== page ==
The Miracle Worker - February 09 - February 11, 2018

West Ottawa High School

 End Notes 

“Have you ever been at sea in a dense fog, when it seemed as if a tangible white darkness shut you in, and the great ship, tense and anxious, groped her way toward the shore with plummet and sounding-line, and you waited with beating heart for something to happen? I was like that ship before my education began, only I was without compass or sounding-line, and had no way of knowing how near the harbour was.”

― Helen Keller, The Story of My Life 


This is how Helen Keller describes her childhood before Annie Sullivan arrived. Annie was Helen’s teacher, but so much more than that— she was a playmate, a friend, a nurturer and eventually a lifelong companion. Gibson’s play is called The Miracle Worker, but this is Helen’s play as much as it is Annie’s—it took the two of them to make a miracle.  Annie saw a strong and able mind hidden away in a wild, precocious child.  She was able to help Helen find her way out of the darkness and into a world of wonder, knowledge, and love despite her disability.


There was a time not many years ago when people with disabilities were marginalized by society. As the play develops, we learn the difficulties the Keller family had with their daughter Helen for the first six years of her life due to the illness which left her blind and deaf. At the time, little was known concerning the ability of such children to be educated, although some progress was being made in both the Eastern United States and Europe.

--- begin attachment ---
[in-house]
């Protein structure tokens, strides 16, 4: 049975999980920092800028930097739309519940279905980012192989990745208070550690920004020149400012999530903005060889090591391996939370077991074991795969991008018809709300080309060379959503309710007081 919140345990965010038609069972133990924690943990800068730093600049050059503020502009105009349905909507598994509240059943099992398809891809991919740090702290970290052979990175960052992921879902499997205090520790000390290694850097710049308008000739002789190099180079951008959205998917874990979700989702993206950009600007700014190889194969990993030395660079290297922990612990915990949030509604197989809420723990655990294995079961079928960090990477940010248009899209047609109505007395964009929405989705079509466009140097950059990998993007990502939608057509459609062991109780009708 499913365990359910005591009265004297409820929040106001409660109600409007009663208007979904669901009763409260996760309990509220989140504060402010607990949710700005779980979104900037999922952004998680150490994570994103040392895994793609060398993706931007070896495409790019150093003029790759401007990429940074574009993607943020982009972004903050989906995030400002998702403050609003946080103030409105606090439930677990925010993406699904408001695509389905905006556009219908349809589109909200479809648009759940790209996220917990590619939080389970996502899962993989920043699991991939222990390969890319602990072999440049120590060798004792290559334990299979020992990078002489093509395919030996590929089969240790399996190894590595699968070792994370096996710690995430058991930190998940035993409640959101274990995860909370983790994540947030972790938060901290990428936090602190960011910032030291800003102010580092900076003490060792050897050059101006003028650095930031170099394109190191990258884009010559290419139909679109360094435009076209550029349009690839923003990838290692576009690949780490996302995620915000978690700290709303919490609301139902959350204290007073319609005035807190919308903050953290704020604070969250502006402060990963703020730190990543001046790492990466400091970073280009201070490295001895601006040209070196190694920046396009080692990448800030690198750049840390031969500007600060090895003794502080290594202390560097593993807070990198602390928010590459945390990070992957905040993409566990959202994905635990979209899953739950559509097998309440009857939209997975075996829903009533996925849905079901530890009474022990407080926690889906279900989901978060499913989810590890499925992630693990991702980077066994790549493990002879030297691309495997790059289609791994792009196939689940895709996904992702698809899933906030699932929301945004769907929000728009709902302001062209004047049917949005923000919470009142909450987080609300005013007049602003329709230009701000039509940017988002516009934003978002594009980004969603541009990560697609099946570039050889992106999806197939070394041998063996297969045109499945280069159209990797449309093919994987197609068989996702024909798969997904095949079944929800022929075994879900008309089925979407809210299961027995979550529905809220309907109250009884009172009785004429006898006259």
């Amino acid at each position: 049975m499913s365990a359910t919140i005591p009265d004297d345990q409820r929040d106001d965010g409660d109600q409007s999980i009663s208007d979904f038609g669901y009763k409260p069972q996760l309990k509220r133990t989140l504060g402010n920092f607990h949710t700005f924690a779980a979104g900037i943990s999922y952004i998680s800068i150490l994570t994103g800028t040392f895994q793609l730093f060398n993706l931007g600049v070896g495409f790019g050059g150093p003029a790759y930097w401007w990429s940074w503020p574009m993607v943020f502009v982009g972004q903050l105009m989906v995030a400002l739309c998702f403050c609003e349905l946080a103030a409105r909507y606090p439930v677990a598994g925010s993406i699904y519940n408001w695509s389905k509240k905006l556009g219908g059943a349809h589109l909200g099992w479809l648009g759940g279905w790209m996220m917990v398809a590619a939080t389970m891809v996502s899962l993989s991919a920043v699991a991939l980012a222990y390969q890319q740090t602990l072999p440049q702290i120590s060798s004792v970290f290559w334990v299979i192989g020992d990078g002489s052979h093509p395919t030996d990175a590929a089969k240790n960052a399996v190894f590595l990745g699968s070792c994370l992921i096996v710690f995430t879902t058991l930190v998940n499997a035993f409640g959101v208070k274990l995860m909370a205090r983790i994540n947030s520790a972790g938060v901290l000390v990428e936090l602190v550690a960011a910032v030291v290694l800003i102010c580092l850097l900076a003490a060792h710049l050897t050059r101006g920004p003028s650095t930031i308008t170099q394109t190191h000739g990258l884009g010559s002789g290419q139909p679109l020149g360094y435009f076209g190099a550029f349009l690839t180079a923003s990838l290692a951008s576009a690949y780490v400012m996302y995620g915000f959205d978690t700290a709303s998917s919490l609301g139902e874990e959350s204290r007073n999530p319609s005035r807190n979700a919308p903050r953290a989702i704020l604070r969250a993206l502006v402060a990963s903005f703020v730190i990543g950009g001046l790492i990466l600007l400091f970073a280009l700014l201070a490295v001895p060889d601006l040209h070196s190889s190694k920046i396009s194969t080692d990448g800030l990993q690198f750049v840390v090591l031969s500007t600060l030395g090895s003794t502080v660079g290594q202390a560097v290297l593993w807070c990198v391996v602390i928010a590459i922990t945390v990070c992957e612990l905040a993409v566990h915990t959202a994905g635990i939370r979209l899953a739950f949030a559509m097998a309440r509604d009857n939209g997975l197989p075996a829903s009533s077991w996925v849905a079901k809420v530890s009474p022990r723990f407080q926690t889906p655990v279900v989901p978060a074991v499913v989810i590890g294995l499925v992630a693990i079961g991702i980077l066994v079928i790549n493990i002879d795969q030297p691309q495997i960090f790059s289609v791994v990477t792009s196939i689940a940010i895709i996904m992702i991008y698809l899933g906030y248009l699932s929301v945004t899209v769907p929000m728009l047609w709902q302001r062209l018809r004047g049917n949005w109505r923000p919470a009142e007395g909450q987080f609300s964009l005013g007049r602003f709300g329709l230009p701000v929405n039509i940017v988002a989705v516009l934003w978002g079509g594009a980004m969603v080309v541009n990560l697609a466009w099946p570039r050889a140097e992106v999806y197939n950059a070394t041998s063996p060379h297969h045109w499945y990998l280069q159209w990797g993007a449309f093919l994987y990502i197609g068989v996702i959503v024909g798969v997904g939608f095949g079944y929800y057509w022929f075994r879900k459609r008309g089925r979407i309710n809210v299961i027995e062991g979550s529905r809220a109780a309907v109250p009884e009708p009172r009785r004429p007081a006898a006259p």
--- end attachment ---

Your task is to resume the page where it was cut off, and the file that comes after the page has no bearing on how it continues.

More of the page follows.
A poignant moment in The Miracle Worker occurs when Helen’s older brother James suggests his sister be placed in an institution. Unfortunately, at the time many such disabled individuals, regardless of the cause of their disability, were placed in institutions where their overall care was abysmal and efforts at education were nil. Annie Sullivan makes such reference to the condition of the alms house she was sent to, telling Helen’s mother Kate how dreadful the conditions were in such institutions.


Aside from the wonderful story of the relationship between Annie and Helen, The Miracle Worker underscores how people with disabilities, if given the opportunity, can be educated. Through perseverance and determination, many develop skills that enable them to live productive lives within their societies. Such people have different learning styles which requiring different methods of education, but they learn nevertheless.



We hope this poignant tale of a young, lost girl who finds her way back into the world through the guidance of a caring and patient teacher, works its way into your hearts as much as it has our own.  It is with pride that West Ottawa High School Theater bring you this dramatized telling of the story of Helen Keller and her teacher Anne Sullivan.


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